In September 1916, nine months into Washington state’s prohibition and nearly two years after Oregon went dry, with suspiciously complete knowledge the Chinook Observer reported one of many, many smugglers:

“A whiskey vendor is doing business outside the Columbia River bar, on a ship named Tramp. He is selling ‘barbed wire whiskey’ in solution at $1 a quart, bonded goods at $2 a quart, and beer at 33-1/2 cents per bottle. The federal authorities are waiting to swoop down on Skipper Bob Jones and his whiskey ship, and if they lay hold of him they will probably prosecute him on a charge of ‘maintaining a general nuisance.’ Fishermen, gillnetters, and Astoria businessmen are said to be patronizing the booze skipper. He hails from Eureka, Cal.”

The Pacific County historical magazine Sou’wester reported, “There was once a merchant of Bruceport [on the east shore of Willapa Bay] who amassed a fortune said to be upwards of a quarter million dollars, mainly from selling penny pencils for a dime! There as a gimmick, for with the sale went the privilege of a trip to the back room where a barrel was kept containing a concoction referred to as ‘tangle-foot’ … for a beginner could take but a sip at a standing.”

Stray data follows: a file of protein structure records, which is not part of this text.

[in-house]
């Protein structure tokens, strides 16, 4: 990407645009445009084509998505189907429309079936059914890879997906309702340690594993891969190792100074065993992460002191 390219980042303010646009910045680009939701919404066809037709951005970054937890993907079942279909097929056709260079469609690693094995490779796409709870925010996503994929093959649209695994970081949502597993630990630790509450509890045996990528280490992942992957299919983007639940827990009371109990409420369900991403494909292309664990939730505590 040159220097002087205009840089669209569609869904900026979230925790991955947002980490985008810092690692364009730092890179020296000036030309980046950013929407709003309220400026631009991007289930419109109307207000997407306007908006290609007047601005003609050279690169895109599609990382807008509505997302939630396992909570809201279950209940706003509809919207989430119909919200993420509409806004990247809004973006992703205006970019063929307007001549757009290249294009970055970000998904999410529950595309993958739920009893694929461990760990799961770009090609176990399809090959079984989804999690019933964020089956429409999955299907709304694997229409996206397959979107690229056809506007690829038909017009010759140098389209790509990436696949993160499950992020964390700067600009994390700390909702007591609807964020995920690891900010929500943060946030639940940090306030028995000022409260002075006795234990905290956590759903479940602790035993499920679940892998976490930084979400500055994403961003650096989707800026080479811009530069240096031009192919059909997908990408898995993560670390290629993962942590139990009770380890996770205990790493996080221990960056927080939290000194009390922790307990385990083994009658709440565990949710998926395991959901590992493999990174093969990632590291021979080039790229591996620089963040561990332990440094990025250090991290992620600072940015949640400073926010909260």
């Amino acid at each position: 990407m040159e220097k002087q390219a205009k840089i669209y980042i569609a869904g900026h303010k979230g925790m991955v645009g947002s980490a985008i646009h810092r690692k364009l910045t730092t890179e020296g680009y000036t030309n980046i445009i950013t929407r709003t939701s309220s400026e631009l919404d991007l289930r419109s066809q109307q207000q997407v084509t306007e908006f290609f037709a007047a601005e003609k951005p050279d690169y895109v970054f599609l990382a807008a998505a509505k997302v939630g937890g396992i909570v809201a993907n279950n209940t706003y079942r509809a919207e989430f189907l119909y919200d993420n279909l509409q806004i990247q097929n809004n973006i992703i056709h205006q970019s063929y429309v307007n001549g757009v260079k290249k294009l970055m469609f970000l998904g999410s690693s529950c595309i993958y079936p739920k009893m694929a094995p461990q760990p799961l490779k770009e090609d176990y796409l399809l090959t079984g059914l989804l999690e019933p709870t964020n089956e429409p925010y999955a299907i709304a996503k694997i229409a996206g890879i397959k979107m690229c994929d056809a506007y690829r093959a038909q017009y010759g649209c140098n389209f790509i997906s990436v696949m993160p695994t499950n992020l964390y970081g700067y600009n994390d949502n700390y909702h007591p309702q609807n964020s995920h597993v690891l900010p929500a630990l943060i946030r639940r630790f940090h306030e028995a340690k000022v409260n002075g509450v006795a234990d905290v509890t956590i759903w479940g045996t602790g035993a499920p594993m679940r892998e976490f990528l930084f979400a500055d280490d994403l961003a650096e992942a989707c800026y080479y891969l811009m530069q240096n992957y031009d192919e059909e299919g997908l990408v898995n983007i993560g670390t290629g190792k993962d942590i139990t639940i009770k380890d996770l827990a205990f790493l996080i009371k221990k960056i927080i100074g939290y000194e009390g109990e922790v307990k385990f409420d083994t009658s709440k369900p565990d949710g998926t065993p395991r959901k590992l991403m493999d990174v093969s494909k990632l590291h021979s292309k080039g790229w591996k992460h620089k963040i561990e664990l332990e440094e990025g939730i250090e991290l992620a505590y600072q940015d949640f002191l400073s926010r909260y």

One of my favorite stories, as it was for other area newspapers at the time, involves “Hazy,” the owner of the South Bend Journal and simultaneously the crusading divisional chief of the coast’s federal booze-interdiction efforts. Editors are justly infamous for enjoying a little “nip” from time to time, and fairly or not, Frederick Archibald Hazeltine was regarded as something of a traitor to the cause.

His biggest seizure was a Canadian barge carrying in excess of 1,600 cases of liquor — precisely 18,836 bottles. Hazy posed for photos on deck. In their hurry to smash this cargo and dump it in overboard, his men reputedly “accidentally on purpose” left many bottles intact. According to the Sou’wester, “The bottles were packed twelve to a sack, each protected by a strong covering of a bamboo-like material. It was usual in such operations to pack in a generous weight of rock salt and cork to float the sack when the salt melted away.”

Even now, there are those who recall their dads and uncles acquiring a sudden and intense interest in fishing that part of the bay.

Chinook Observer editor Matt Winters lives in Ilwaco with his wife and daughter.